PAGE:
Is nuclear industry guilty of “Failure to Launch?”
Following the afternoon session of the public meeting about the Lee nuclear power station draft environmental impact statement, I had an interesting conversation with a man from the Physicians for Social Responsibility (PSR). He had spoken during the meeting about the large amount of taxpayer money that had been wasted on building and then not using Yucca Mountain. He also complained about the insurance subsidies provided under the Price-Anderson Act. His comments indicated that he had read some inaccurate sources of information. (In other words, he was dead wrong on the facts.)
He had introduced himself as a retired project manager, so I thought that he might be willing to listen to more accurate information. As luck would have it, Dan, a USNA classmate who had heard me speak, came up to say hi as the two of us were starting to talk. Dan has been working for a company specializing in providing insurance to the nuclear power industry for most of his career; I invited him into the conversation as a backup source of information.
We started with a discussion about transportation safety. The project manager from PSR expressed concern about the effect on a community if a truck carrying highly radioactive material was involved in an accident. Dan and I described the rigorous tests required in order to obtain a license for transportation casks. I promised to send him links to information about the transportation cask testing.
He then asked why the industry did not handle its own waste products and why it was dependent on government funding. That question provided me the opportunity to describe the Nuclear Waste Fund and the 1 mil per kilowatt hour fee that is assessed on all nuclear generated electricity in the US. I told him how that tiny per unit fee still added up to more than $750 million per year from the industry and how the accumulated fund is listed as a $24 billion asset on the US books.
He was surprised and wondered aloud why he had never heard that explained before.
We then talked about the used fuel plan now that Yucca Mountain had been cancelled. He asked if I was comfortable with leaving the material on site for decades. I told him that plan was fine with me. The material is not hurting anyone; it does not take up much space; and it does not cost much compared to the value of the electricity it produces. I also told him that future generations would thank us for our foresight in saving that valuable material and putting it into such easily accessed locations.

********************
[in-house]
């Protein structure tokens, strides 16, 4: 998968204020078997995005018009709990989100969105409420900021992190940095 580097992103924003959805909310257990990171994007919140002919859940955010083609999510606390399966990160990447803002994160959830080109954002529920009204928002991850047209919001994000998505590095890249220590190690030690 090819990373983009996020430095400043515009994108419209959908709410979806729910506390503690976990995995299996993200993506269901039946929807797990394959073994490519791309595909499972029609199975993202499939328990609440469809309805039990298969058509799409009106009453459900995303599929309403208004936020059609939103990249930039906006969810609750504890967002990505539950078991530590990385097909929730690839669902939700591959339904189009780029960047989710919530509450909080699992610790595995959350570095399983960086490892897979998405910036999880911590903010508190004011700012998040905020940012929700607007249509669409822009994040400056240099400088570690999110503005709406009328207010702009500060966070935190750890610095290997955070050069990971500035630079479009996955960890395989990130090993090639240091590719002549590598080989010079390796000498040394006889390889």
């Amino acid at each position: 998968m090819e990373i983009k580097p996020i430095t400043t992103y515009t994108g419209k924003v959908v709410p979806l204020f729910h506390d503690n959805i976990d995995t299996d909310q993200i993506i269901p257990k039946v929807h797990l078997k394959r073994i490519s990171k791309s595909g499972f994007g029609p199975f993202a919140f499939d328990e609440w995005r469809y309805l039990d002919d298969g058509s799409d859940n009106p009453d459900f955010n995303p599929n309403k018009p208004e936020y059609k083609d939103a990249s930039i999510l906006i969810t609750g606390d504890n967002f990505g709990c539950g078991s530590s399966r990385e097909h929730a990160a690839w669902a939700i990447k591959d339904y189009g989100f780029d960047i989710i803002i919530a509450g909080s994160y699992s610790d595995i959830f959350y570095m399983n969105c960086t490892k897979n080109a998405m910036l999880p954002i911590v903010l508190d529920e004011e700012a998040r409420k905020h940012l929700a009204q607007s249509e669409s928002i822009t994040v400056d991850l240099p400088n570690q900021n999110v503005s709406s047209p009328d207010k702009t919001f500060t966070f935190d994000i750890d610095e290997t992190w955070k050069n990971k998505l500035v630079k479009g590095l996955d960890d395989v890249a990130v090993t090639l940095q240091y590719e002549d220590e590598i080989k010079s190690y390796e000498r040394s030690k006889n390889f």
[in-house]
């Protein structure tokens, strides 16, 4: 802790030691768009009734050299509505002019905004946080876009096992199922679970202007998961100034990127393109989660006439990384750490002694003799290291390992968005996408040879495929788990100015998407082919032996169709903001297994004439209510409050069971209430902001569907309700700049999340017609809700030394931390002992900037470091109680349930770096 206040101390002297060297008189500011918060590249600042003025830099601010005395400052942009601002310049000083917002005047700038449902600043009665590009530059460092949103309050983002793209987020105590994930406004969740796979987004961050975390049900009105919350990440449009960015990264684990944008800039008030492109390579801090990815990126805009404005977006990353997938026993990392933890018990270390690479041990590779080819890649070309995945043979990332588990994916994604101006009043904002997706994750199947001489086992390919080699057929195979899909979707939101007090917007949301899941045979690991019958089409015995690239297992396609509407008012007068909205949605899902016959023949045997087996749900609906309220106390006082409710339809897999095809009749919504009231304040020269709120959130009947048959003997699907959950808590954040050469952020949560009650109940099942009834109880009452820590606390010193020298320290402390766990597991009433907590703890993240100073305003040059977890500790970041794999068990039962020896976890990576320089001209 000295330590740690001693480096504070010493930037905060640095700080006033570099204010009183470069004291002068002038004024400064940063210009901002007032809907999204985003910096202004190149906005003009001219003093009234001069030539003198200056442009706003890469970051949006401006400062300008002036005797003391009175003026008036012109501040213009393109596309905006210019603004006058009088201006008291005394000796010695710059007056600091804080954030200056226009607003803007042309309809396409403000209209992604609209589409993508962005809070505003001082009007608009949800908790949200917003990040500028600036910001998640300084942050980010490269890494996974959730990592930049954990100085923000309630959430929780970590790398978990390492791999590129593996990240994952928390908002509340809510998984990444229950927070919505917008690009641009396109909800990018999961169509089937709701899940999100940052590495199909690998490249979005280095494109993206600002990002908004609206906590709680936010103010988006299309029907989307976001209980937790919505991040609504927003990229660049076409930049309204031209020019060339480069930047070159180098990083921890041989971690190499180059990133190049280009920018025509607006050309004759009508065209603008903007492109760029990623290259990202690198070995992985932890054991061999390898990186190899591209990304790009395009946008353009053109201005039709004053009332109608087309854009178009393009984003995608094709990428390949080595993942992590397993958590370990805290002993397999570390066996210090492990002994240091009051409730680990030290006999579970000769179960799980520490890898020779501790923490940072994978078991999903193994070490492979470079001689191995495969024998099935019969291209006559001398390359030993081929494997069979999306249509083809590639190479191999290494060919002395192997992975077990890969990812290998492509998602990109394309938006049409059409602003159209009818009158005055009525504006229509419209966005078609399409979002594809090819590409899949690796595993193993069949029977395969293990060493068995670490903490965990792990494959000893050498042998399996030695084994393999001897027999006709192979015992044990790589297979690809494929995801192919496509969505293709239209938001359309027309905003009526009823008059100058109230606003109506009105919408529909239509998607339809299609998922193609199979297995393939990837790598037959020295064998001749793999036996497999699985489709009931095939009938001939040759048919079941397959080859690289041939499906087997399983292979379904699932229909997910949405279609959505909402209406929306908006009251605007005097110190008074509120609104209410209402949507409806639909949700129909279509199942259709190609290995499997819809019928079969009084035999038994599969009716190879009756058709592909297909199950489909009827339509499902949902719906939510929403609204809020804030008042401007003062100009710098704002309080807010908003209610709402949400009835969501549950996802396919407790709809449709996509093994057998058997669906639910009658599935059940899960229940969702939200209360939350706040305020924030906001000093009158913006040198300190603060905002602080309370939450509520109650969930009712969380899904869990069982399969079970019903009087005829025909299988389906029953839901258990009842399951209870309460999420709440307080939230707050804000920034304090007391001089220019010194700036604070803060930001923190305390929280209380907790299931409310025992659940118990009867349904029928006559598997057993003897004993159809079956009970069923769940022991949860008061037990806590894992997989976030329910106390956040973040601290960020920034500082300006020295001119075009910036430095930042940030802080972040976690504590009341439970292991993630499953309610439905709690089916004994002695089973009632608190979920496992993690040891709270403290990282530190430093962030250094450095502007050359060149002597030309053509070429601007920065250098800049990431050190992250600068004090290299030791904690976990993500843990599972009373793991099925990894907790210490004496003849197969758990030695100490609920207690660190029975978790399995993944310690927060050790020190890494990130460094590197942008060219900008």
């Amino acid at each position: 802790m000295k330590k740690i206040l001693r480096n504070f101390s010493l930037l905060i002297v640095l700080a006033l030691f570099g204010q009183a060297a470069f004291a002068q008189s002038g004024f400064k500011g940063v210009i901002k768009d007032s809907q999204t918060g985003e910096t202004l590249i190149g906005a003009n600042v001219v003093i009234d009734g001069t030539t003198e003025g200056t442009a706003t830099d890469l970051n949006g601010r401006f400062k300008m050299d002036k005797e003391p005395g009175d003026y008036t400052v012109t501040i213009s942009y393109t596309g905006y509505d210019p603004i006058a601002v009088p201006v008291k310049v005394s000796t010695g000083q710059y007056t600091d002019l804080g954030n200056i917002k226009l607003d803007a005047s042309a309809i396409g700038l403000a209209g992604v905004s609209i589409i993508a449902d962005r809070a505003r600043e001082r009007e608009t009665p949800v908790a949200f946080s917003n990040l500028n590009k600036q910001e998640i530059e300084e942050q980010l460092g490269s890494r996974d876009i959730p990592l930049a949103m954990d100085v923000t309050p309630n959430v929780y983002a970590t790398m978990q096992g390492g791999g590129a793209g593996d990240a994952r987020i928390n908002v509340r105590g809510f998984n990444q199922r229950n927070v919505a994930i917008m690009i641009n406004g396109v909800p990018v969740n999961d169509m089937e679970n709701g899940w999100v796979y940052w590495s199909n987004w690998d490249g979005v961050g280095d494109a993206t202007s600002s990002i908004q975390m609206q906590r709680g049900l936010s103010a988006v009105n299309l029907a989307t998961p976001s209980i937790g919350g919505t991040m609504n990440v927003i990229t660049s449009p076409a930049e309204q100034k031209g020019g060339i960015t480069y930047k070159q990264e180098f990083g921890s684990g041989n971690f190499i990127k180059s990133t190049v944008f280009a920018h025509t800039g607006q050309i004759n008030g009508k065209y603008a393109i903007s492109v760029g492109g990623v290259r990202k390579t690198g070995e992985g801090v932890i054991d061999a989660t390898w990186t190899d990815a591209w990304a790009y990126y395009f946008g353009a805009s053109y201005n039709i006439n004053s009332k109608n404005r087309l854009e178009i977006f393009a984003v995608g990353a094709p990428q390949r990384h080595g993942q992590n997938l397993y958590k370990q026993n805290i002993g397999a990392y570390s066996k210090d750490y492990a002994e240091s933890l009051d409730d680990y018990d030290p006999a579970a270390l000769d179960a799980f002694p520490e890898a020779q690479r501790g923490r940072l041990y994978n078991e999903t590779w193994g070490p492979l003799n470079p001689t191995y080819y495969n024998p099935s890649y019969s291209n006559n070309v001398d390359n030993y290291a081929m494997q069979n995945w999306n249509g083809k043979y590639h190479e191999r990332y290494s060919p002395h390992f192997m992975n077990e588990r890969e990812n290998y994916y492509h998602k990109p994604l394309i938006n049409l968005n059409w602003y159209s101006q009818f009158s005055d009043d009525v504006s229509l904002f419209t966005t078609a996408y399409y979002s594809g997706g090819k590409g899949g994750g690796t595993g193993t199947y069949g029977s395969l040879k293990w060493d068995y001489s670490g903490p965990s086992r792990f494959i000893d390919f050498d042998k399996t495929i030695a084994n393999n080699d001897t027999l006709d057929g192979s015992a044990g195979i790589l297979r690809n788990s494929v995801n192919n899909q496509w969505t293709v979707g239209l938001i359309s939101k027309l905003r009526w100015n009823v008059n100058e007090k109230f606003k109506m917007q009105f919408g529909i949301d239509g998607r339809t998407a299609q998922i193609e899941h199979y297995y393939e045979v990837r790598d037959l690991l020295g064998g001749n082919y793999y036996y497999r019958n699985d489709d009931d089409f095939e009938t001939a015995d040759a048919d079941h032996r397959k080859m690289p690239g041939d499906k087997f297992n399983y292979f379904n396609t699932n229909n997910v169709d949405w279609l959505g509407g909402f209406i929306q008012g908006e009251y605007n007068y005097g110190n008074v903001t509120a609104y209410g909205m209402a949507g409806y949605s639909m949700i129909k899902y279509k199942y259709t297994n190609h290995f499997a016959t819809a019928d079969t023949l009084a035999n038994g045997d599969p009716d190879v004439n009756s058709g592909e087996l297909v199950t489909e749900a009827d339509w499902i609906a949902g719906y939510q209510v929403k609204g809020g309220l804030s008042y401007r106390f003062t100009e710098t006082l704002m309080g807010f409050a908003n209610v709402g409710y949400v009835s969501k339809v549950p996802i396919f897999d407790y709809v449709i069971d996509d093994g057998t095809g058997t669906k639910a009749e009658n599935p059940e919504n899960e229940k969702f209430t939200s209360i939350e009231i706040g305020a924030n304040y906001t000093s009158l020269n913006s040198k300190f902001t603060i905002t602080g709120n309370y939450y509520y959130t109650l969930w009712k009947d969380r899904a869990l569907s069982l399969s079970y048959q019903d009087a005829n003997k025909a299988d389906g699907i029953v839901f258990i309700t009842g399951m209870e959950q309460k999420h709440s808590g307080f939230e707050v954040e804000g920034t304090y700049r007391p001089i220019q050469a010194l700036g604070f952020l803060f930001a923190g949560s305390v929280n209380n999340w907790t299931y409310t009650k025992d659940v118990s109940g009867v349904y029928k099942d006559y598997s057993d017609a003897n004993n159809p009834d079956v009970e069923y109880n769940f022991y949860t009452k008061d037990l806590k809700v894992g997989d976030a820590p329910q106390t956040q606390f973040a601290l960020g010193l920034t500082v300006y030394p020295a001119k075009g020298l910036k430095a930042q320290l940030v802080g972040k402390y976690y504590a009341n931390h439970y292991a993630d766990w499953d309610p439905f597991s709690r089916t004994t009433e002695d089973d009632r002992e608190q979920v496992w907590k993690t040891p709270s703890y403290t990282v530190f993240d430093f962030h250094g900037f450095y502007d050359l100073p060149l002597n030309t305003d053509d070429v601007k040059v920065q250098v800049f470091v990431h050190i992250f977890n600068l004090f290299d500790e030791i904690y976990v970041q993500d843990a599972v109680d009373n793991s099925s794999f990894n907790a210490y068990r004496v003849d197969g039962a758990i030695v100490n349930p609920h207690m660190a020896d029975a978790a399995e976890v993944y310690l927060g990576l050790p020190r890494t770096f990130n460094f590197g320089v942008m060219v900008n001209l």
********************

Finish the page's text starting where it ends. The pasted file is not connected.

I shared my long held position that the Yucca Mountain project was misdirected and was, at best, the right answer to the wrong question. Dan and I described how the industry’s initial plan was to recycle and reuse fuel. We explained how that option had been made fiscally risky by the Carter Executive Order that outlawed recycling just as the first real commercial facility was getting ready to start operating.
Aside: Yes, I know that Reagan changed the law, but what investor in their right mind would be willing to risk billions on an industry that could be made illegal with the stroke of a pen following a close election decided on unrelated issues? Before they would be willing to invest in used fuel recycling, the industry needs some legal protections that such an action will not happen again. End Aside.
He asked why the government had to be so involved with the decision in the first place; I tried to help him recognize that it is our elected government’s choice to maintain control over the used nuclear fuel because of an ill-advised assumption that a company that actually owned its fuel (with all rights that ownership implies) might decide to sell it to a customer who would attempt to use it to produce a weapon.
The final topic of our conversation was a discussion about the profitable insurance pools that the nuclear industry uses to meet its liability obligations. He was a little skeptical about my assertion that the US federal government had never had to pay a dime for coverage or in any claims. Dan told him that a dirty little secret is that even the companies who write the insurance policies have never had to pay out any claims for liability; they simply keep on collecting the premiums.
I walked away from that conversation feeling like there was a possibility that I had planted some seeds of doubt in a man who just might follow through with some additional reading. A terrific outcome would be if he started asking hard questions at PSR gatherings.
Now I guess it is time to explain the title I selected for this post. All of the objections that my new friend from the Physicians for Social Responsibility raised were related to a fundamental question about the perceived need for continued government support for the nuclear industry.